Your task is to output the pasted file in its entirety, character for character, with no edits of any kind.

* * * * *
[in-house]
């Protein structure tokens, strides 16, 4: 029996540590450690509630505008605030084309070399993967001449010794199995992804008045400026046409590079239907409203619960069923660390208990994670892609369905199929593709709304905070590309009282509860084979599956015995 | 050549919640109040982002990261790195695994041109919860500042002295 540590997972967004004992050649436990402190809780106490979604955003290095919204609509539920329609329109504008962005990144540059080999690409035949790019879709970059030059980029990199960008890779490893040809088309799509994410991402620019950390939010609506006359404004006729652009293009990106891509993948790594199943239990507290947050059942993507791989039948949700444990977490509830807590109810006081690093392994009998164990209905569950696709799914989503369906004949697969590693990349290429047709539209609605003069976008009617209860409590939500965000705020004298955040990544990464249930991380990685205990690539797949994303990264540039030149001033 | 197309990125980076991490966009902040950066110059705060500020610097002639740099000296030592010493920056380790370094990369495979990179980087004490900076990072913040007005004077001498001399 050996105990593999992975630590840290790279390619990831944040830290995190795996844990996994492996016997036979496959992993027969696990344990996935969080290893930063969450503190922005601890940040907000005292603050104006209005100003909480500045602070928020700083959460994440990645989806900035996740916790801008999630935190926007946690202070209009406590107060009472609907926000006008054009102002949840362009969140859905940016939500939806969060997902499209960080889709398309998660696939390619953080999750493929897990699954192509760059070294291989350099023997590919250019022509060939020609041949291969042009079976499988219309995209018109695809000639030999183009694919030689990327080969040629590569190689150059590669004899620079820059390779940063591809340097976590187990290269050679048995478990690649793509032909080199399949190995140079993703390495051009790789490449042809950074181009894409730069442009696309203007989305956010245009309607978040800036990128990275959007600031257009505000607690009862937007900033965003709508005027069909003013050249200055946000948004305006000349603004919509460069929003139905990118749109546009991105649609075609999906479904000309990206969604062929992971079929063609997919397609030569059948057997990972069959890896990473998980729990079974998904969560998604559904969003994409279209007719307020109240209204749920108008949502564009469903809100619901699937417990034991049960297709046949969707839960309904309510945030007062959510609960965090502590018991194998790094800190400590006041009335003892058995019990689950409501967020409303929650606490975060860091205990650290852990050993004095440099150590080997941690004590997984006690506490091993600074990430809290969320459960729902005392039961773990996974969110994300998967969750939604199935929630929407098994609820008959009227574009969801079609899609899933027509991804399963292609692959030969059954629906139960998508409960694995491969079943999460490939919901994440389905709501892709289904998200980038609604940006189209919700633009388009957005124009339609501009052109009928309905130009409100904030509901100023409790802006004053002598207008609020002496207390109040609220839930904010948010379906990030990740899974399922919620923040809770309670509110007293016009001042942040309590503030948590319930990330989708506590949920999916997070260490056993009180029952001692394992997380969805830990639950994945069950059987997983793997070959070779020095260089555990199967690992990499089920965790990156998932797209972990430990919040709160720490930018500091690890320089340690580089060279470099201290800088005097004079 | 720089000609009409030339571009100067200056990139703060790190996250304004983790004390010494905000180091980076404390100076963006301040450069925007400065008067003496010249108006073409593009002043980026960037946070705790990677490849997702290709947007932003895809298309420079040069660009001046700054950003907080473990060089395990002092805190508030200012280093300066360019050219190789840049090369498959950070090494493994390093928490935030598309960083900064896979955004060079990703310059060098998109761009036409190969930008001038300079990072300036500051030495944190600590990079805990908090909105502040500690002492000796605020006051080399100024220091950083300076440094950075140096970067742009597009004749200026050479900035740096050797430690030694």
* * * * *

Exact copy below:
[in-house]
């Protein structure tokens, strides 16, 4: 029996540590450690509630505008605030084309070399993967001449010794199995992804008045400026046409590079239907409203619960069923660390208990994670892609369905199929593709709304905070590309009282509860084979599956015995 | 050549919640109040982002990261790195695994041109919860500042002295 540590997972967004004992050649436990402190809780106490979604955003290095919204609509539920329609329109504008962005990144540059080999690409035949790019879709970059030059980029990199960008890779490893040809088309799509994410991402620019950390939010609506006359404004006729652009293009990106891509993948790594199943239990507290947050059942993507791989039948949700444990977490509830807590109810006081690093392994009998164990209905569950696709799914989503369906004949697969590693990349290429047709539209609605003069976008009617209860409590939500965000705020004298955040990544990464249930991380990685205990690539797949994303990264540039030149001033 | 197309990125980076991490966009902040950066110059705060500020610097002639740099000296030592010493920056380790370094990369495979990179980087004490900076990072913040007005004077001498001399 050996105990593999992975630590840290790279390619990831944040830290995190795996844990996994492996016997036979496959992993027969696990344990996935969080290893930063969450503190922005601890940040907000005292603050104006209005100003909480500045602070928020700083959460994440990645989806900035996740916790801008999630935190926007946690202070209009406590107060009472609907926000006008054009102002949840362009969140859905940016939500939806969060997902499209960080889709398309998660696939390619953080999750493929897990699954192509760059070294291989350099023997590919250019022509060939020609041949291969042009079976499988219309995209018109695809000639030999183009694919030689990327080969040629590569190689150059590669004899620079820059390779940063591809340097976590187990290269050679048995478990690649793509032909080199399949190995140079993703390495051009790789490449042809950074181009894409730069442009696309203007989305956010245009309607978040800036990128990275959007600031257009505000607690009862937007900033965003709508005027069909003013050249200055946000948004305006000349603004919509460069929003139905990118749109546009991105649609075609999906479904000309990206969604062929992971079929063609997919397609030569059948057997990972069959890896990473998980729990079974998904969560998604559904969003994409279209007719307020109240209204749920108008949502564009469903809100619901699937417990034991049960297709046949969707839960309904309510945030007062959510609960965090502590018991194998790094800190400590006041009335003892058995019990689950409501967020409303929650606490975060860091205990650290852990050993004095440099150590080997941690004590997984006690506490091993600074990430809290969320459960729902005392039961773990996974969110994300998967969750939604199935929630929407098994609820008959009227574009969801079609899609899933027509991804399963292609692959030969059954629906139960998508409960694995491969079943999460490939919901994440389905709501892709289904998200980038609604940006189209919700633009388009957005124009339609501009052109009928309905130009409100904030509901100023409790802006004053002598207008609020002496207390109040609220839930904010948010379906990030990740899974399922919620923040809770309670509110007293016009001042942040309590503030948590319930990330989708506590949920999916997070260490056993009180029952001692394992997380969805830990639950994945069950059987997983793997070959070779020095260089555990199967690992990499089920965790990156998932797209972990430990919040709160720490930018500091690890320089340690580089060279470099201290800088005097004079 | 720089000609009409030339571009100067200056990139703060790190996250304004983790004390010494905000180091980076404390100076963006301040450069925007400065008067003496010249108006073409593009002043980026960037946070705790990677490849997702290709947007932003895809298309420079040069660009001046700054950003907080473990060089395990002092805190508030200012280093300066360019050219190789840049090369498959950070090494493994390093928490935030598309960083900064896979955004060079990703310059060098998109761009036409190969930008001038300079990072300036500051030495944190600590990079805990908090909105502040500690002492000796605020006051080399100024220091950083300076440094950075140096970067742009597009004749200026050479900035740096050797430690030694």